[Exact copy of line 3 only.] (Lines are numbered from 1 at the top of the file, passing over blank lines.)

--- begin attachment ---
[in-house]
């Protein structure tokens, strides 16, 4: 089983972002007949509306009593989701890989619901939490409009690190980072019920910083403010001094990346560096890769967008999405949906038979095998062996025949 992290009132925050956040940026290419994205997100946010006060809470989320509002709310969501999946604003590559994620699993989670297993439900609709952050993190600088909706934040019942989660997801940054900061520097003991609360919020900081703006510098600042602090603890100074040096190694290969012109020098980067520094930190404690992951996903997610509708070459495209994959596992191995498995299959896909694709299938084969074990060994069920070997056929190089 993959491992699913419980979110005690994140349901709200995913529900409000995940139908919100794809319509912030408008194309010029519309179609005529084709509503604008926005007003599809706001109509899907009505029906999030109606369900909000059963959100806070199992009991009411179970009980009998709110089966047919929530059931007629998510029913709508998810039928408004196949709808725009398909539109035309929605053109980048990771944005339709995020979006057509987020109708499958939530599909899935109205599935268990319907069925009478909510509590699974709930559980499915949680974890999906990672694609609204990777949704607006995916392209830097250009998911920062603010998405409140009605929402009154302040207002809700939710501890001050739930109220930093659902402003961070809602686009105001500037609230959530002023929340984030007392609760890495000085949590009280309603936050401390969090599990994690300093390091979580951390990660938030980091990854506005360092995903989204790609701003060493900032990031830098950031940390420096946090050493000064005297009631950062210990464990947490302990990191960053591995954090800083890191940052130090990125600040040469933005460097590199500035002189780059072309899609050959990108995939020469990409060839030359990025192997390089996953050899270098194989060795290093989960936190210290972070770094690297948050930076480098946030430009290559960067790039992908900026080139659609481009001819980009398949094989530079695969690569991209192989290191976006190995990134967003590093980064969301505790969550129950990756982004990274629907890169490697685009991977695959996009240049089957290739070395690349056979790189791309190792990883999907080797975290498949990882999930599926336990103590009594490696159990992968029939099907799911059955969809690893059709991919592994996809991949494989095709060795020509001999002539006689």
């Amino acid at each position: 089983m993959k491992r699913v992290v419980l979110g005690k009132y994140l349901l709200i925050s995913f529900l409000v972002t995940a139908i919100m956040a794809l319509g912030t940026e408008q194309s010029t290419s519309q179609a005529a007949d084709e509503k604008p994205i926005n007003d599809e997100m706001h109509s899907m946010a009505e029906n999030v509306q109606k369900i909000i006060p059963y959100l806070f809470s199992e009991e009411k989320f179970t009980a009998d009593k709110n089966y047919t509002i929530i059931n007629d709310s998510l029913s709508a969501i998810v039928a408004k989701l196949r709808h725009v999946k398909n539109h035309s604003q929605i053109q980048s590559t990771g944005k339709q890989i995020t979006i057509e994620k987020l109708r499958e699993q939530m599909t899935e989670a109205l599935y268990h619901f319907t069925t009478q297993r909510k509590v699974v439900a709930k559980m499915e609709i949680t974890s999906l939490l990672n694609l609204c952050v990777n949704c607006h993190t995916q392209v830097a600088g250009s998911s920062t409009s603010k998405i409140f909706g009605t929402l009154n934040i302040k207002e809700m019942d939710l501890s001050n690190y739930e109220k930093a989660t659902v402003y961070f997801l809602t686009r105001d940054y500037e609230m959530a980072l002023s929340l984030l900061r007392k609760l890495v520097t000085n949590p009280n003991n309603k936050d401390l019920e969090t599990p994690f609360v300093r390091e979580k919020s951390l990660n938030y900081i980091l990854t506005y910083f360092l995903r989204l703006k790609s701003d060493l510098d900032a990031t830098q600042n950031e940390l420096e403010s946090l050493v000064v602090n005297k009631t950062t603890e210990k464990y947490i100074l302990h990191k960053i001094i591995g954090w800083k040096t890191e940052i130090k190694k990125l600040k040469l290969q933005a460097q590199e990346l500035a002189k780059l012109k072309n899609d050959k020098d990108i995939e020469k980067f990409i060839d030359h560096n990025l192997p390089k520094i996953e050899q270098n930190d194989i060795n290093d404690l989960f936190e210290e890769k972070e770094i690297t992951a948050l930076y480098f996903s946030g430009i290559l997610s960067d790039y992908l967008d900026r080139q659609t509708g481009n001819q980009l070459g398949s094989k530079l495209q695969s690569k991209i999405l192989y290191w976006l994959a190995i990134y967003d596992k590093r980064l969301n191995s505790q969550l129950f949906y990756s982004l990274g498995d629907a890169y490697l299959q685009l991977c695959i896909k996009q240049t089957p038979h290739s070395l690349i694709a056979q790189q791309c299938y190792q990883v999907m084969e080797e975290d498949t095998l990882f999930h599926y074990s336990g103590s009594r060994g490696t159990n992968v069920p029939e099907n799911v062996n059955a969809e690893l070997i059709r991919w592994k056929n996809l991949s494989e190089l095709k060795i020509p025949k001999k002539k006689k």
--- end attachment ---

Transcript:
């Amino acid at each position: 089983m993959k491992r699913v992290v419980l979110g005690k009132y994140l349901l709200i925050s995913f529900l409000v972002t995940a139908i919100m956040a794809l319509g912030t940026e408008q194309s010029t290419s519309q179609a005529a007949d084709e509503k604008p994205i926005n007003d599809e997100m706001h109509s899907m946010a009505e029906n999030v509306q109606k369900i909000i006060p059963y959100l806070f809470s199992e009991e009411k989320f179970t009980a009998d009593k709110n089966y047919t509002i929530i059931n007629d709310s998510l029913s709508a969501i998810v039928a408004k989701l196949r709808h725009v999946k398909n539109h035309s604003q929605i053109q980048s590559t990771g944005k339709q890989i995020t979006i057509e994620k987020l109708r499958e699993q939530m599909t899935e989670a109205l599935y268990h619901f319907t069925t009478q297993r909510k509590v699974v439900a709930k559980m499915e609709i949680t974890s999906l939490l990672n694609l609204c952050v990777n949704c607006h993190t995916q392209v830097a600088g250009s998911s920062t409009s603010k998405i409140f909706g009605t929402l009154n934040i302040k207002e809700m019942d939710l501890s001050n690190y739930e109220k930093a989660t659902v402003y961070f997801l809602t686009r105001d940054y500037e609230m959530a980072l002023s929340l984030l900061r007392k609760l890495v520097t000085n949590p009280n003991n309603k936050d401390l019920e969090t599990p994690f609360v300093r390091e979580k919020s951390l990660n938030y900081i980091l990854t506005y910083f360092l995903r989204l703006k790609s701003d060493l510098d900032a990031t830098q600042n950031e940390l420096e403010s946090l050493v000064v602090n005297k009631t950062t603890e210990k464990y947490i100074l302990h990191k960053i001094i591995g954090w800083k040096t890191e940052i130090k190694k990125l600040k040469l290969q933005a460097q590199e990346l500035a002189k780059l012109k072309n899609d050959k020098d990108i995939e020469k980067f990409i060839d030359h560096n990025l192997p390089k520094i996953e050899q270098n930190d194989i060795n290093d404690l989960f936190e210290e890769k972070e770094i690297t992951a948050l930076y480098f996903s946030g430009i290559l997610s960067d790039y992908l967008d900026r080139q659609t509708g481009n001819q980009l070459g398949s094989k530079l495209q695969s690569k991209i999405l192989y290191w976006l994959a190995i990134y967003d596992k590093r980064l969301n191995s505790q969550l129950f949906y990756s982004l990274g498995d629907a890169y490697l299959q685009l991977c695959i896909k996009q240049t089957p038979h290739s070395l690349i694709a056979q790189q791309c299938y190792q990883v999907m084969e080797e975290d498949t095998l990882f999930h599926y074990s336990g103590s009594r060994g490696t159990n992968v069920p029939e099907n799911v062996n059955a969809e690893l070997i059709r991919w592994k056929n996809l991949s494989e190089l095709k060795i020509p025949k001999k002539k006689k």